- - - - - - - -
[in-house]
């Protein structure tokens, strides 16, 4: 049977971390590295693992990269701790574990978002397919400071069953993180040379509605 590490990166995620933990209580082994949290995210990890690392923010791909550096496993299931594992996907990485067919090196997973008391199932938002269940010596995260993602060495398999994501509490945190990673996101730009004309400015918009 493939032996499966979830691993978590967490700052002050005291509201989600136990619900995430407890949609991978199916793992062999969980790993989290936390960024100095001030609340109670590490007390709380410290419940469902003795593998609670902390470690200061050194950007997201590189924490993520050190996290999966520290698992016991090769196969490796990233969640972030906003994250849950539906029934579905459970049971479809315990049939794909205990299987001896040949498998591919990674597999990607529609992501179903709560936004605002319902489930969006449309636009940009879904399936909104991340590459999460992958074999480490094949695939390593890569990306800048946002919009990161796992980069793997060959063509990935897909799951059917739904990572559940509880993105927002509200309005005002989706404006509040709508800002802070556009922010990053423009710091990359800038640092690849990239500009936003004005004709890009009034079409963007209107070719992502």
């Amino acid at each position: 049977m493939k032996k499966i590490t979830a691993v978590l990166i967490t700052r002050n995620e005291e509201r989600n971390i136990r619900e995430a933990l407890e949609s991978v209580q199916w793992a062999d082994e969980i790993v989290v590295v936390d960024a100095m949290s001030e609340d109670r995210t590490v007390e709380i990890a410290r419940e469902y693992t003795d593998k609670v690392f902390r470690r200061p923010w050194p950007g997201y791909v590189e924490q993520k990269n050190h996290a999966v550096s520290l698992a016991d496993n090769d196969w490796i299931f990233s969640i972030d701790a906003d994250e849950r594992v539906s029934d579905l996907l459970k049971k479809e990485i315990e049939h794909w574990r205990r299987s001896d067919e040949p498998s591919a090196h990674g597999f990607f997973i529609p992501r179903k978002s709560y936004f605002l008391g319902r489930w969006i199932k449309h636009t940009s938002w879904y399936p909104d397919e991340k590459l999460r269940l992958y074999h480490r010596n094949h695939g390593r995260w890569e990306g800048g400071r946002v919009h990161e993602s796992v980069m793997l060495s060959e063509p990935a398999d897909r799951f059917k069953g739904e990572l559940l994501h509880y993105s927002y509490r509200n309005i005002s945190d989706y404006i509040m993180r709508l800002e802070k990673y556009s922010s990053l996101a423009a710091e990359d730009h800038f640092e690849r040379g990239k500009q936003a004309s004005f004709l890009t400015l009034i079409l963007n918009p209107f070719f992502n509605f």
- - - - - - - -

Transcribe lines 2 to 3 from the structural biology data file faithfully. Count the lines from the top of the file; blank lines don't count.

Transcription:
């Protein structure tokens, strides 16, 4: 049977971390590295693992990269701790574990978002397919400071069953993180040379509605 590490990166995620933990209580082994949290995210990890690392923010791909550096496993299931594992996907990485067919090196997973008391199932938002269940010596995260993602060495398999994501509490945190990673996101730009004309400015918009 493939032996499966979830691993978590967490700052002050005291509201989600136990619900995430407890949609991978199916793992062999969980790993989290936390960024100095001030609340109670590490007390709380410290419940469902003795593998609670902390470690200061050194950007997201590189924490993520050190996290999966520290698992016991090769196969490796990233969640972030906003994250849950539906029934579905459970049971479809315990049939794909205990299987001896040949498998591919990674597999990607529609992501179903709560936004605002319902489930969006449309636009940009879904399936909104991340590459999460992958074999480490094949695939390593890569990306800048946002919009990161796992980069793997060959063509990935897909799951059917739904990572559940509880993105927002509200309005005002989706404006509040709508800002802070556009922010990053423009710091990359800038640092690849990239500009936003004005004709890009009034079409963007209107070719992502």
């Amino acid at each position: 049977m493939k032996k499966i590490t979830a691993v978590l990166i967490t700052r002050n995620e005291e509201r989600n971390i136990r619900e995430a933990l407890e949609s991978v209580q199916w793992a062999d082994e969980i790993v989290v590295v936390d960024a100095m949290s001030e609340d109670r995210t590490v007390e709380i990890a410290r419940e469902y693992t003795d593998k609670v690392f902390r470690r200061p923010w050194p950007g997201y791909v590189e924490q993520k990269n050190h996290a999966v550096s520290l698992a016991d496993n090769d196969w490796i299931f990233s969640i972030d701790a906003d994250e849950r594992v539906s029934d579905l996907l459970k049971k479809e990485i315990e049939h794909w574990r205990r299987s001896d067919e040949p498998s591919a090196h990674g597999f990607f997973i529609p992501r179903k978002s709560y936004f605002l008391g319902r489930w969006i199932k449309h636009t940009s938002w879904y399936p909104d397919e991340k590459l999460r269940l992958y074999h480490r010596n094949h695939g390593r995260w890569e990306g800048g400071r946002v919009h990161e993602s796992v980069m793997l060495s060959e063509p990935a398999d897909r799951f059917k069953g739904e990572l559940l994501h509880y993105s927002y509490r509200n309005i005002s945190d989706y404006i509040m993180r709508l800002e802070k990673y556009s922010s990053l996101a423009a710091e990359d730009h800038f640092e690849r040379g990239k500009q936003a004309s004005f004709l890009t400015l009034i079409l963007n918009p209107f070719f992502n509605f």